Reddit hands over user data in over half of government requests

Reddit's transparency report reveals that 58 percent of US government requests for user data were accepted in 2014.

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In the name of transparency, Reddit has released a report detailing government and federal requests for data received in 2014.

Within Reddit's first-ever transparency report (.PDF), the popular link-sharing website's team says that 55 requests for user information were received in 2014 by "outside parties." The requests, which include account registration data, log data and content uploaded by users, were made by government and federal agencies.

"We take all requests for the disclosure of user information seriously. When we receive a request, we make sure it is legitimate and not overbroad, and we provide advance notice to affected users unless prohibited by a court order or where we decide delayed notice is appropriate based on clear criteria described in our privacy policy," the report states.

While Reddit was able to successfully appeal and fight back against two civil subpoenas that "sought to unmask more than a dozen anonymous users," the website produced user information for 58 percent of all overall government & civil requests and 64 percent of all US state & federal government requests for data.

In a blog post, Reddit says:

"We regularly get requests from governments and law enforcement agencies for private information about our users or to remove content or subreddits; we occasionally get formal subpoenas and legal requests from individuals. These requests are usually legitimate; we push back on any that we view as overbroad or unnecessarily invasive of privacy."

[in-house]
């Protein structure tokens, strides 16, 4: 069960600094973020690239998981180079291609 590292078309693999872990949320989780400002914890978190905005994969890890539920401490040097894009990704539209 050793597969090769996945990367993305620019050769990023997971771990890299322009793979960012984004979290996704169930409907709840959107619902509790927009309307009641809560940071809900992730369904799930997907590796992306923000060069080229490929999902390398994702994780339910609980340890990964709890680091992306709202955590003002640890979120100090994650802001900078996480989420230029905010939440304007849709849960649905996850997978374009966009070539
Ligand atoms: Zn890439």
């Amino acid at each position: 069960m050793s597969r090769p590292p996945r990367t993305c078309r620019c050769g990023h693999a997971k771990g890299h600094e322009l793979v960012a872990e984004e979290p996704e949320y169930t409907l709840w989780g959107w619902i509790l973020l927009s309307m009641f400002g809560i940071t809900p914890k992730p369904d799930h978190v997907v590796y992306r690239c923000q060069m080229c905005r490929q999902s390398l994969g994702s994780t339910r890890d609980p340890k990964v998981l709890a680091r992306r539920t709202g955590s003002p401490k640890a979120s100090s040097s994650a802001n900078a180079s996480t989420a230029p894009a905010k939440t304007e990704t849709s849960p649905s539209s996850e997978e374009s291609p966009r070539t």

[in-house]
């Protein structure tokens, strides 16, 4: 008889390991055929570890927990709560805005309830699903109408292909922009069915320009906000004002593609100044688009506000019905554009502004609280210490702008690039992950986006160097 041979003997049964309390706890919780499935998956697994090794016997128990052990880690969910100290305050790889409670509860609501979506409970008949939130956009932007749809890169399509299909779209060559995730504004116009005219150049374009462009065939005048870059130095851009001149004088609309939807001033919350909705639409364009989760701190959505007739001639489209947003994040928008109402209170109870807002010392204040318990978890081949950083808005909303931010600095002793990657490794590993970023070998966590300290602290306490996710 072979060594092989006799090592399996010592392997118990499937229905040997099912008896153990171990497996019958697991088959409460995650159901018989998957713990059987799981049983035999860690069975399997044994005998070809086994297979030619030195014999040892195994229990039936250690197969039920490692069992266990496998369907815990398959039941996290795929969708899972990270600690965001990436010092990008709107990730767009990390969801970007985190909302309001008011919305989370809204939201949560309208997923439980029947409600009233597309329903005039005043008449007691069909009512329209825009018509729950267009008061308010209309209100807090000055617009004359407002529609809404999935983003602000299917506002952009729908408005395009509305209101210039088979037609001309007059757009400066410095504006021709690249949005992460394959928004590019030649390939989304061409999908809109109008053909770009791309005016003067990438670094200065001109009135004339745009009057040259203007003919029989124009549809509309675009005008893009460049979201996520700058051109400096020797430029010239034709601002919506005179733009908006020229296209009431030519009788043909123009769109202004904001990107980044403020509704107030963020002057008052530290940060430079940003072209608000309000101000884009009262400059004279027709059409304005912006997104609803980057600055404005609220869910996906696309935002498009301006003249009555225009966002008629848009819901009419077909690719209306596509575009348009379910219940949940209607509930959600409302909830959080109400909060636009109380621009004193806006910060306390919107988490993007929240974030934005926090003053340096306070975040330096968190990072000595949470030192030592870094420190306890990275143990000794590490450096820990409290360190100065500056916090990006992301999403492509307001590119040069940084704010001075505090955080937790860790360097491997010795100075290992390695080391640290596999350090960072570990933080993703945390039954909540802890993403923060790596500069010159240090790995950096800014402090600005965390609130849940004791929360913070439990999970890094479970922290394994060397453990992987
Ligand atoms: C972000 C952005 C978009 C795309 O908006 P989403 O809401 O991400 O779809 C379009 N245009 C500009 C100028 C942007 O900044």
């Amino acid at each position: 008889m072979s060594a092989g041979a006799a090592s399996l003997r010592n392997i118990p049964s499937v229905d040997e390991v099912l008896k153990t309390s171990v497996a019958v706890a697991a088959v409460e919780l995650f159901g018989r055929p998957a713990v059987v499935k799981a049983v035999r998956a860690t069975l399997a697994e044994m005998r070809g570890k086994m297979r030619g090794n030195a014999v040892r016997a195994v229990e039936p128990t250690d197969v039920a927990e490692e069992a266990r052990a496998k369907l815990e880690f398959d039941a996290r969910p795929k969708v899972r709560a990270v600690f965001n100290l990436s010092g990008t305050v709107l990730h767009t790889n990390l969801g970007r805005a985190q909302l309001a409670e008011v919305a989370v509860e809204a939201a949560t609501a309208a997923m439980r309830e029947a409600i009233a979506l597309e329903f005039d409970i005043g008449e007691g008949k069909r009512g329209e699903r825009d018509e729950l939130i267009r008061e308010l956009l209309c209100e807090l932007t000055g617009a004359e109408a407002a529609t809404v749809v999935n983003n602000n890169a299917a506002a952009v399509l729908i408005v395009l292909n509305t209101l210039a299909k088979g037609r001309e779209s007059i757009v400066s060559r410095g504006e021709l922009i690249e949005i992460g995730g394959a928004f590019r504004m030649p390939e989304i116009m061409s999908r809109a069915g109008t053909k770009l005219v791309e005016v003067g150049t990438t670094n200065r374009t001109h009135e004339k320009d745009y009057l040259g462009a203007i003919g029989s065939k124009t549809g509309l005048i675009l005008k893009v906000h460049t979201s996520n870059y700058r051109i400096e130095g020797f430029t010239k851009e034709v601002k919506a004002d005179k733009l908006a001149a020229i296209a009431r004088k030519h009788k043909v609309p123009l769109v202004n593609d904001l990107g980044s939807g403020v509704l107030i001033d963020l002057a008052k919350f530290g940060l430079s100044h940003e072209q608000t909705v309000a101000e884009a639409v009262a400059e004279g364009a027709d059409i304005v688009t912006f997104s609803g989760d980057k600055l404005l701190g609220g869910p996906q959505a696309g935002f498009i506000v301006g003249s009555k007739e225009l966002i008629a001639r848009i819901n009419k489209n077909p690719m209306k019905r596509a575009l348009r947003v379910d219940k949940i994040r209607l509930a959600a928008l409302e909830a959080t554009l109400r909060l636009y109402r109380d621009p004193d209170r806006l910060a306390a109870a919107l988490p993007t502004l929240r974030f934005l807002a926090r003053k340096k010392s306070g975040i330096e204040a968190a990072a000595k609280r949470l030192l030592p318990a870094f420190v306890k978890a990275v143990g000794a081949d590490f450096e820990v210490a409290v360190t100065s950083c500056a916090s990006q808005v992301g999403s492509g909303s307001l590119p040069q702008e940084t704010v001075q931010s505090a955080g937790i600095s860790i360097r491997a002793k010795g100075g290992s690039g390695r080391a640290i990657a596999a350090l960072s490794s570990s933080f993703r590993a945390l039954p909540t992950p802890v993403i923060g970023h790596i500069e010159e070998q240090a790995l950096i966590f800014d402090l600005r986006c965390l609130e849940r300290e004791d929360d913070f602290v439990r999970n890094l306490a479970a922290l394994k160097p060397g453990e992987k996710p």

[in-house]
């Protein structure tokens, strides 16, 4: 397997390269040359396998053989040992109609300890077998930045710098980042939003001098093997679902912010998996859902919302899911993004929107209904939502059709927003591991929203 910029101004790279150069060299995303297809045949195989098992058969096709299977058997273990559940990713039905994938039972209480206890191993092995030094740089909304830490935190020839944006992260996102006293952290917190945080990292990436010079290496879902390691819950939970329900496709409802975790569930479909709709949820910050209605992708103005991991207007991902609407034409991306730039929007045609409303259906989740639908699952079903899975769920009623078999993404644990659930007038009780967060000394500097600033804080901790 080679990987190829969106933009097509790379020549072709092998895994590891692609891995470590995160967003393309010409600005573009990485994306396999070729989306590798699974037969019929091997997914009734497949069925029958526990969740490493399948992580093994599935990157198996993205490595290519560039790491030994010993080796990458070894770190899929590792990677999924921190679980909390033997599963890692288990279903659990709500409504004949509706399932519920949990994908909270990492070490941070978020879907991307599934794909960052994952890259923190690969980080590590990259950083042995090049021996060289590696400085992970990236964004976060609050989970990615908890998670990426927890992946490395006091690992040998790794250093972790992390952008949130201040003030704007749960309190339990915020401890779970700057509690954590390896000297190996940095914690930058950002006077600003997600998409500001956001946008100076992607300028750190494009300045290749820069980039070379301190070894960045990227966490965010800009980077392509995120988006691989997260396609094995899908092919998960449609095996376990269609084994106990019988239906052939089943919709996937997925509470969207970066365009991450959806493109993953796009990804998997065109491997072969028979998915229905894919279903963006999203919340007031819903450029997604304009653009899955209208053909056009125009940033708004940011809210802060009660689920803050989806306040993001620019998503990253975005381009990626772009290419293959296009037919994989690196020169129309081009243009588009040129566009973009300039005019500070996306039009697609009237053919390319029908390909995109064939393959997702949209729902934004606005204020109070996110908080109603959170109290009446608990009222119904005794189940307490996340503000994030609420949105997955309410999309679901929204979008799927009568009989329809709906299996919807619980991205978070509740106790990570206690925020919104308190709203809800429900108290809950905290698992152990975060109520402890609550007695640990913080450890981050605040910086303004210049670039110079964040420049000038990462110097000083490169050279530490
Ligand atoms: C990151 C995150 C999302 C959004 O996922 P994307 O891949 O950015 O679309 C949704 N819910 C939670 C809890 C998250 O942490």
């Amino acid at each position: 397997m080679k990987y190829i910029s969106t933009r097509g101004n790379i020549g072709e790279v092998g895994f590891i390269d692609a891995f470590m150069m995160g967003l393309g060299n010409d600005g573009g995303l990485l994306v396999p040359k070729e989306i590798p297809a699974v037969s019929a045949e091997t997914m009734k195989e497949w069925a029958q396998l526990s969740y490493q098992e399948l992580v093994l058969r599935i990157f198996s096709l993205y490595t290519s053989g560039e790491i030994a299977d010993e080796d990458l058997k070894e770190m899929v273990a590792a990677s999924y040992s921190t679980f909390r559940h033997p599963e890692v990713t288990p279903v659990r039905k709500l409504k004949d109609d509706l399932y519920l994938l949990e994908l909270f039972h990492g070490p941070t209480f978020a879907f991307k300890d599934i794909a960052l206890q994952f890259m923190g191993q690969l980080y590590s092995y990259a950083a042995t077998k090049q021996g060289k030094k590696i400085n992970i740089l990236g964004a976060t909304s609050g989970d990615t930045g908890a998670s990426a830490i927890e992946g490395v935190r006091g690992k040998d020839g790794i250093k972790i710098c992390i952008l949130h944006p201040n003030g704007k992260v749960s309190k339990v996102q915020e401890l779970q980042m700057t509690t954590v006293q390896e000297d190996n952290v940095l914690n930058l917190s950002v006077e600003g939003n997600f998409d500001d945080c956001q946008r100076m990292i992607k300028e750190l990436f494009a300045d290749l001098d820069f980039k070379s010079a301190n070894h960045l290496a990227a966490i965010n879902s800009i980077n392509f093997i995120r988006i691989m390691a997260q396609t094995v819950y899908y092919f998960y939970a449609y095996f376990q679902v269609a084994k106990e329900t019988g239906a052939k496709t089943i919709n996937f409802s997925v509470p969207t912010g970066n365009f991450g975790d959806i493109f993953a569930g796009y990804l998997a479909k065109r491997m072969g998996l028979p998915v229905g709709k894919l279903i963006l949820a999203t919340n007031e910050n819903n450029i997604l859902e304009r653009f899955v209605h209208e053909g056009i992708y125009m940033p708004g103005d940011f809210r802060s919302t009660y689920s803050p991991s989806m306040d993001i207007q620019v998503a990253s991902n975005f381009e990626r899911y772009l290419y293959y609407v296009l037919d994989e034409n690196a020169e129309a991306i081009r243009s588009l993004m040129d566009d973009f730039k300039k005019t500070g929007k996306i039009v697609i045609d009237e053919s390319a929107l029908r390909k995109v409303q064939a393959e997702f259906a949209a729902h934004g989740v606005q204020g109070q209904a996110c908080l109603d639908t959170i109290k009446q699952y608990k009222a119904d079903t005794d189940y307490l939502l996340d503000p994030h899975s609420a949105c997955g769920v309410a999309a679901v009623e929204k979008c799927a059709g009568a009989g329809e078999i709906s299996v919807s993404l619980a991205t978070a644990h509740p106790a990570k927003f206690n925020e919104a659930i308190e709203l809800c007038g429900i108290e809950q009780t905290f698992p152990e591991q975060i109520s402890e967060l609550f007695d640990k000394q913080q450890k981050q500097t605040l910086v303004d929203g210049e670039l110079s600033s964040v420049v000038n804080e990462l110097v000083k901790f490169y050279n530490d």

Information requests were received from state and local government agencies in 15 separate US states, and 30 percent of the civil and US federal or state government requests Reddit received included a court order prohibiting the company from informing users.

"Many government requests we receive contain demands to withhold notice from users that carry no legal weight," the report says. "We actively disregard these non-binding demands. Our goal is to give users the information they need to seek legal advice before their records are disclosed."

Reddit requires a subpoena if a government agency wants the website to share subscriber information, and a search warrant is necessary to force the company to release user private messages and deleted content. Reddit also states within the transparency report it "may produce information" in emergency circumstances, "when we believe it's necessary to prevent imminent and serious bodily harm to a person."

When Reddit is given an information request outside of the United States, the company only complies if ordered to do so by a US court.

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In the post-Snowden era, many web users are naturally concerned about the US National Security Agency (NSA)'s reach when it comes down to collecting user data. In response to these particular cases, Reddit says it has never received a National Security Letter -- an order under the Foreign Intelligence Surveillance Act -- or any other classified request for user information. The company's report says:

"If we ever receive such a request, we would seek to let the public know it existed. Reddit supports reform of government surveillance programs and joined 86 other groups by signing an open letter to Congress in 2013."

The website also receives a number of requests to remove content or links posted by users. Reddit says it refused to remove content in 69 percent of requests received last year, which in total reached 218 requests. However, 68 requests were accepted.

Reddit plans to issue a transparency report on an annual basis.

Read on: In the enterprise

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